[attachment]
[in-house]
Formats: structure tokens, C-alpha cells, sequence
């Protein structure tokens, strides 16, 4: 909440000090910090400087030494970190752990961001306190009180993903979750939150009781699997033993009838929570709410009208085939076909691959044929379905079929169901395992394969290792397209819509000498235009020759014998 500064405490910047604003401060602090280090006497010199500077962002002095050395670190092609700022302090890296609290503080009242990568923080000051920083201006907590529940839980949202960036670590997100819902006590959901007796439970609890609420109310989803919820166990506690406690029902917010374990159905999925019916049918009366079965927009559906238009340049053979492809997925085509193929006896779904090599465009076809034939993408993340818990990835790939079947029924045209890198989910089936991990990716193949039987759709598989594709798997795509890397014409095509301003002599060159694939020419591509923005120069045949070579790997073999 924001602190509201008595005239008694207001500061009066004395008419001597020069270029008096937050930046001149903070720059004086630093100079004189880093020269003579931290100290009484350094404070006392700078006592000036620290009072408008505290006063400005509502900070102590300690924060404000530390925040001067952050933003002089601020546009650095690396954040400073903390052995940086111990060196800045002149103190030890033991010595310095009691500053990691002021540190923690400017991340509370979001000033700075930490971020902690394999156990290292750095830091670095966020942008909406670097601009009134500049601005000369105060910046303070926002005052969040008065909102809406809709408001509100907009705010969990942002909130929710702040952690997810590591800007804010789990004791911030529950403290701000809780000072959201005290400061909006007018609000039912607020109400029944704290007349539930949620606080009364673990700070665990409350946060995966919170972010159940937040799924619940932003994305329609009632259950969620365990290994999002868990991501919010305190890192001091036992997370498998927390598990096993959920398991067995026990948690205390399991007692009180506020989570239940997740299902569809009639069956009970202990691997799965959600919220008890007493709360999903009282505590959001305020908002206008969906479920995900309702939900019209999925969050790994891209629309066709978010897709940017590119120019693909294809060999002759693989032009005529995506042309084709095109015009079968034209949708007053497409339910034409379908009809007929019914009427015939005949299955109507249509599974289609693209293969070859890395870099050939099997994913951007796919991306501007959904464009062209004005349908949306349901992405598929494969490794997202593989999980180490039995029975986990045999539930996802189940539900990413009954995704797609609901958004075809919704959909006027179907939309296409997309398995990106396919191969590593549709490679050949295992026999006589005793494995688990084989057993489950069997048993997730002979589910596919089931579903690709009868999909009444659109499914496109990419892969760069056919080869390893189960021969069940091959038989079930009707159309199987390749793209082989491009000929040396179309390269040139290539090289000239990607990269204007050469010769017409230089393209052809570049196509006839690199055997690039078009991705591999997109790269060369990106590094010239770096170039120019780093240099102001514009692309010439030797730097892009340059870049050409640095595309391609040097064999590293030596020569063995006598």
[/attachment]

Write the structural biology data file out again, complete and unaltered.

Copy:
[in-house]
Formats: structure tokens, C-alpha cells, sequence
């Protein structure tokens, strides 16, 4: 909440000090910090400087030494970190752990961001306190009180993903979750939150009781699997033993009838929570709410009208085939076909691959044929379905079929169901395992394969290792397209819509000498235009020759014998 500064405490910047604003401060602090280090006497010199500077962002002095050395670190092609700022302090890296609290503080009242990568923080000051920083201006907590529940839980949202960036670590997100819902006590959901007796439970609890609420109310989803919820166990506690406690029902917010374990159905999925019916049918009366079965927009559906238009340049053979492809997925085509193929006896779904090599465009076809034939993408993340818990990835790939079947029924045209890198989910089936991990990716193949039987759709598989594709798997795509890397014409095509301003002599060159694939020419591509923005120069045949070579790997073999 924001602190509201008595005239008694207001500061009066004395008419001597020069270029008096937050930046001149903070720059004086630093100079004189880093020269003579931290100290009484350094404070006392700078006592000036620290009072408008505290006063400005509502900070102590300690924060404000530390925040001067952050933003002089601020546009650095690396954040400073903390052995940086111990060196800045002149103190030890033991010595310095009691500053990691002021540190923690400017991340509370979001000033700075930490971020902690394999156990290292750095830091670095966020942008909406670097601009009134500049601005000369105060910046303070926002005052969040008065909102809406809709408001509100907009705010969990942002909130929710702040952690997810590591800007804010789990004791911030529950403290701000809780000072959201005290400061909006007018609000039912607020109400029944704290007349539930949620606080009364673990700070665990409350946060995966919170972010159940937040799924619940932003994305329609009632259950969620365990290994999002868990991501919010305190890192001091036992997370498998927390598990096993959920398991067995026990948690205390399991007692009180506020989570239940997740299902569809009639069956009970202990691997799965959600919220008890007493709360999903009282505590959001305020908002206008969906479920995900309702939900019209999925969050790994891209629309066709978010897709940017590119120019693909294809060999002759693989032009005529995506042309084709095109015009079968034209949708007053497409339910034409379908009809007929019914009427015939005949299955109507249509599974289609693209293969070859890395870099050939099997994913951007796919991306501007959904464009062209004005349908949306349901992405598929494969490794997202593989999980180490039995029975986990045999539930996802189940539900990413009954995704797609609901958004075809919704959909006027179907939309296409997309398995990106396919191969590593549709490679050949295992026999006589005793494995688990084989057993489950069997048993997730002979589910596919089931579903690709009868999909009444659109499914496109990419892969760069056919080869390893189960021969069940091959038989079930009707159309199987390749793209082989491009000929040396179309390269040139290539090289000239990607990269204007050469010769017409230089393209052809570049196509006839690199055997690039078009991705591999997109790269060369990106590094010239770096170039120019780093240099102001514009692309010439030797730097892009340059870049050409640095595309391609040097064999590293030596020569063995006598």